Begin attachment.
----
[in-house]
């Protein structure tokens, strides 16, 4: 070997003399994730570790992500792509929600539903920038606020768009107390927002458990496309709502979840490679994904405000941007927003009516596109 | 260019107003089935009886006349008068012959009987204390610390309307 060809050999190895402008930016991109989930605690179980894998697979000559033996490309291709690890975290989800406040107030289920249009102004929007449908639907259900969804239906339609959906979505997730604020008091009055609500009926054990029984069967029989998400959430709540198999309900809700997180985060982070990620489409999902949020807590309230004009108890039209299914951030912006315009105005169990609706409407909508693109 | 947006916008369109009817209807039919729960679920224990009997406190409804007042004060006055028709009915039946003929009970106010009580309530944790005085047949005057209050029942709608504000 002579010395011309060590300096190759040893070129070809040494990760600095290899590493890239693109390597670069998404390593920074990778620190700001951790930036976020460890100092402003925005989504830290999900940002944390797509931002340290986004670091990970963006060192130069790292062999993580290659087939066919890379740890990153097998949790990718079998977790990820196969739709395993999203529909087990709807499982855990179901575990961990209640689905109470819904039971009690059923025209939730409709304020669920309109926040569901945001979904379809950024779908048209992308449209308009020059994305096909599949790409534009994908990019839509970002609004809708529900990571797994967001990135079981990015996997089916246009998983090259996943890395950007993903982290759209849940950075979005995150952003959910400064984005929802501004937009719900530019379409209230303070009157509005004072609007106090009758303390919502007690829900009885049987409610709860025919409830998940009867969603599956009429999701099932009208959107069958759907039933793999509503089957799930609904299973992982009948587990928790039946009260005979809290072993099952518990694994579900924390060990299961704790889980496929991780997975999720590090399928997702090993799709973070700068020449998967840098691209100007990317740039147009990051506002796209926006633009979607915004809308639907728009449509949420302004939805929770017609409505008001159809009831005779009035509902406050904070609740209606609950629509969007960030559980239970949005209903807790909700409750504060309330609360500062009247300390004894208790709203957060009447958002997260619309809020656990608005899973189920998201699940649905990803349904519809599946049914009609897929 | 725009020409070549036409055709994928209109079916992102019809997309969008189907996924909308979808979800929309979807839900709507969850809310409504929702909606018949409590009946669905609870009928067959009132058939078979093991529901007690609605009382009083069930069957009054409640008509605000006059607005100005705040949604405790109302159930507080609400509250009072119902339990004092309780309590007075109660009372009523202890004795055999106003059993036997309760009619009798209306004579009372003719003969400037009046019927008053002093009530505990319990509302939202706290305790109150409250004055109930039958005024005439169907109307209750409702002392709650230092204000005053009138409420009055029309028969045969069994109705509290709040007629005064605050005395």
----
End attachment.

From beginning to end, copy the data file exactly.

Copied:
[in-house]
């Protein structure tokens, strides 16, 4: 070997003399994730570790992500792509929600539903920038606020768009107390927002458990496309709502979840490679994904405000941007927003009516596109 | 260019107003089935009886006349008068012959009987204390610390309307 060809050999190895402008930016991109989930605690179980894998697979000559033996490309291709690890975290989800406040107030289920249009102004929007449908639907259900969804239906339609959906979505997730604020008091009055609500009926054990029984069967029989998400959430709540198999309900809700997180985060982070990620489409999902949020807590309230004009108890039209299914951030912006315009105005169990609706409407909508693109 | 947006916008369109009817209807039919729960679920224990009997406190409804007042004060006055028709009915039946003929009970106010009580309530944790005085047949005057209050029942709608504000 002579010395011309060590300096190759040893070129070809040494990760600095290899590493890239693109390597670069998404390593920074990778620190700001951790930036976020460890100092402003925005989504830290999900940002944390797509931002340290986004670091990970963006060192130069790292062999993580290659087939066919890379740890990153097998949790990718079998977790990820196969739709395993999203529909087990709807499982855990179901575990961990209640689905109470819904039971009690059923025209939730409709304020669920309109926040569901945001979904379809950024779908048209992308449209308009020059994305096909599949790409534009994908990019839509970002609004809708529900990571797994967001990135079981990015996997089916246009998983090259996943890395950007993903982290759209849940950075979005995150952003959910400064984005929802501004937009719900530019379409209230303070009157509005004072609007106090009758303390919502007690829900009885049987409610709860025919409830998940009867969603599956009429999701099932009208959107069958759907039933793999509503089957799930609904299973992982009948587990928790039946009260005979809290072993099952518990694994579900924390060990299961704790889980496929991780997975999720590090399928997702090993799709973070700068020449998967840098691209100007990317740039147009990051506002796209926006633009979607915004809308639907728009449509949420302004939805929770017609409505008001159809009831005779009035509902406050904070609740209606609950629509969007960030559980239970949005209903807790909700409750504060309330609360500062009247300390004894208790709203957060009447958002997260619309809020656990608005899973189920998201699940649905990803349904519809599946049914009609897929 | 725009020409070549036409055709994928209109079916992102019809997309969008189907996924909308979808979800929309979807839900709507969850809310409504929702909606018949409590009946669905609870009928067959009132058939078979093991529901007690609605009382009083069930069957009054409640008509605000006059607005100005705040949604405790109302159930507080609400509250009072119902339990004092309780309590007075109660009372009523202890004795055999106003059993036997309760009619009798209306004579009372003719003969400037009046019927008053002093009530505990319990509302939202706290305790109150409250004055109930039958005024005439169907109307209750409702002392709650230092204000005053009138409420009055029309028969045969069994109705509290709040007629005064605050005395």